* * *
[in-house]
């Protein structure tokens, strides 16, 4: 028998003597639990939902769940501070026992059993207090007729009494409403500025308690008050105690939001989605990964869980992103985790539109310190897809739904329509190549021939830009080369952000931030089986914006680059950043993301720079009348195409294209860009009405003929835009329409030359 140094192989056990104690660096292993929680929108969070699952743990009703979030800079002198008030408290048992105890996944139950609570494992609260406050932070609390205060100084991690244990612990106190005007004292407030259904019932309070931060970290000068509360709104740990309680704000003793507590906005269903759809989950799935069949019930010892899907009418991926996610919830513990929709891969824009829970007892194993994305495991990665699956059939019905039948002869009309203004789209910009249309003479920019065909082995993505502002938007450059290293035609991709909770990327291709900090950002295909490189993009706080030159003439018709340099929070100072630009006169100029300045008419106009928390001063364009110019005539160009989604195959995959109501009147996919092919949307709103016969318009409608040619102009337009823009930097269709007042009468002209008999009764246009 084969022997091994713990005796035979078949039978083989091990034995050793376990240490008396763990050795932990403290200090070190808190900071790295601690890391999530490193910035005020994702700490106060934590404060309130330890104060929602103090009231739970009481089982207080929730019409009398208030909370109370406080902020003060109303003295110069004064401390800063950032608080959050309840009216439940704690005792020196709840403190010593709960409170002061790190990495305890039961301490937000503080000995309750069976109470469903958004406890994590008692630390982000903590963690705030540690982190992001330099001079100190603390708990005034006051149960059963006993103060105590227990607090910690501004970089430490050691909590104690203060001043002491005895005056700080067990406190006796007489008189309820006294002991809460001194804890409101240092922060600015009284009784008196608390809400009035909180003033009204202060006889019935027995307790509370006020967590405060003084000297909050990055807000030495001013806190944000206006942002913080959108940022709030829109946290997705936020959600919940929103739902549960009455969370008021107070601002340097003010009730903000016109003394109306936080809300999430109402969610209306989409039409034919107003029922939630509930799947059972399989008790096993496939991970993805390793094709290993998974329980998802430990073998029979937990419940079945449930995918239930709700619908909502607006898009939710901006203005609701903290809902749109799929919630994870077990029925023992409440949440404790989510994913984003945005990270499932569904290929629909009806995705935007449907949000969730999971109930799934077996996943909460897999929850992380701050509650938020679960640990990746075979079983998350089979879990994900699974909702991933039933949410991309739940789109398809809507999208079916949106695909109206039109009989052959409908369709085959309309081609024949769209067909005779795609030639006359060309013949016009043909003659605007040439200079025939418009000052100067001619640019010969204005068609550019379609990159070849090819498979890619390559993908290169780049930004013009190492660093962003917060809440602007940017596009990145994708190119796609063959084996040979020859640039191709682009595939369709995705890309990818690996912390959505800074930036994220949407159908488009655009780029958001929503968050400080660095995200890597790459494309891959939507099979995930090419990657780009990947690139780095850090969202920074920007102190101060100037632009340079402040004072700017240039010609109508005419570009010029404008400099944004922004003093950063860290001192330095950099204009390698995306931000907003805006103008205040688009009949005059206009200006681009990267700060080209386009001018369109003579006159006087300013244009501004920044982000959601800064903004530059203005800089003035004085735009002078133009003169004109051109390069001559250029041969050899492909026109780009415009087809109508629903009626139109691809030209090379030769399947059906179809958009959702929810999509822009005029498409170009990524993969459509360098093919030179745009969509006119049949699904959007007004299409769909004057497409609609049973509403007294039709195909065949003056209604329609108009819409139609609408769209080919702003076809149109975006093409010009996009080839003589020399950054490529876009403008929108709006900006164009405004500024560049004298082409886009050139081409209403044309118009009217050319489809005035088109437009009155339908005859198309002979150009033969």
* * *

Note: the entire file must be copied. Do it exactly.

[in-house]
């Protein structure tokens, strides 16, 4: 028998003597639990939902769940501070026992059993207090007729009494409403500025308690008050105690939001989605990964869980992103985790539109310190897809739904329509190549021939830009080369952000931030089986914006680059950043993301720079009348195409294209860009009405003929835009329409030359 140094192989056990104690660096292993929680929108969070699952743990009703979030800079002198008030408290048992105890996944139950609570494992609260406050932070609390205060100084991690244990612990106190005007004292407030259904019932309070931060970290000068509360709104740990309680704000003793507590906005269903759809989950799935069949019930010892899907009418991926996610919830513990929709891969824009829970007892194993994305495991990665699956059939019905039948002869009309203004789209910009249309003479920019065909082995993505502002938007450059290293035609991709909770990327291709900090950002295909490189993009706080030159003439018709340099929070100072630009006169100029300045008419106009928390001063364009110019005539160009989604195959995959109501009147996919092919949307709103016969318009409608040619102009337009823009930097269709007042009468002209008999009764246009 084969022997091994713990005796035979078949039978083989091990034995050793376990240490008396763990050795932990403290200090070190808190900071790295601690890391999530490193910035005020994702700490106060934590404060309130330890104060929602103090009231739970009481089982207080929730019409009398208030909370109370406080902020003060109303003295110069004064401390800063950032608080959050309840009216439940704690005792020196709840403190010593709960409170002061790190990495305890039961301490937000503080000995309750069976109470469903958004406890994590008692630390982000903590963690705030540690982190992001330099001079100190603390708990005034006051149960059963006993103060105590227990607090910690501004970089430490050691909590104690203060001043002491005895005056700080067990406190006796007489008189309820006294002991809460001194804890409101240092922060600015009284009784008196608390809400009035909180003033009204202060006889019935027995307790509370006020967590405060003084000297909050990055807000030495001013806190944000206006942002913080959108940022709030829109946290997705936020959600919940929103739902549960009455969370008021107070601002340097003010009730903000016109003394109306936080809300999430109402969610209306989409039409034919107003029922939630509930799947059972399989008790096993496939991970993805390793094709290993998974329980998802430990073998029979937990419940079945449930995918239930709700619908909502607006898009939710901006203005609701903290809902749109799929919630994870077990029925023992409440949440404790989510994913984003945005990270499932569904290929629909009806995705935007449907949000969730999971109930799934077996996943909460897999929850992380701050509650938020679960640990990746075979079983998350089979879990994900699974909702991933039933949410991309739940789109398809809507999208079916949106695909109206039109009989052959409908369709085959309309081609024949769209067909005779795609030639006359060309013949016009043909003659605007040439200079025939418009000052100067001619640019010969204005068609550019379609990159070849090819498979890619390559993908290169780049930004013009190492660093962003917060809440602007940017596009990145994708190119796609063959084996040979020859640039191709682009595939369709995705890309990818690996912390959505800074930036994220949407159908488009655009780029958001929503968050400080660095995200890597790459494309891959939507099979995930090419990657780009990947690139780095850090969202920074920007102190101060100037632009340079402040004072700017240039010609109508005419570009010029404008400099944004922004003093950063860290001192330095950099204009390698995306931000907003805006103008205040688009009949005059206009200006681009990267700060080209386009001018369109003579006159006087300013244009501004920044982000959601800064903004530059203005800089003035004085735009002078133009003169004109051109390069001559250029041969050899492909026109780009415009087809109508629903009626139109691809030209090379030769399947059906179809958009959702929810999509822009005029498409170009990524993969459509360098093919030179745009969509006119049949699904959007007004299409769909004057497409609609049973509403007294039709195909065949003056209604329609108009819409139609609408769209080919702003076809149109975006093409010009996009080839003589020399950054490529876009403008929108709006900006164009405004500024560049004298082409886009050139081409209403044309118009009217050319489809005035088109437009009155339908005859198309002979150009033969």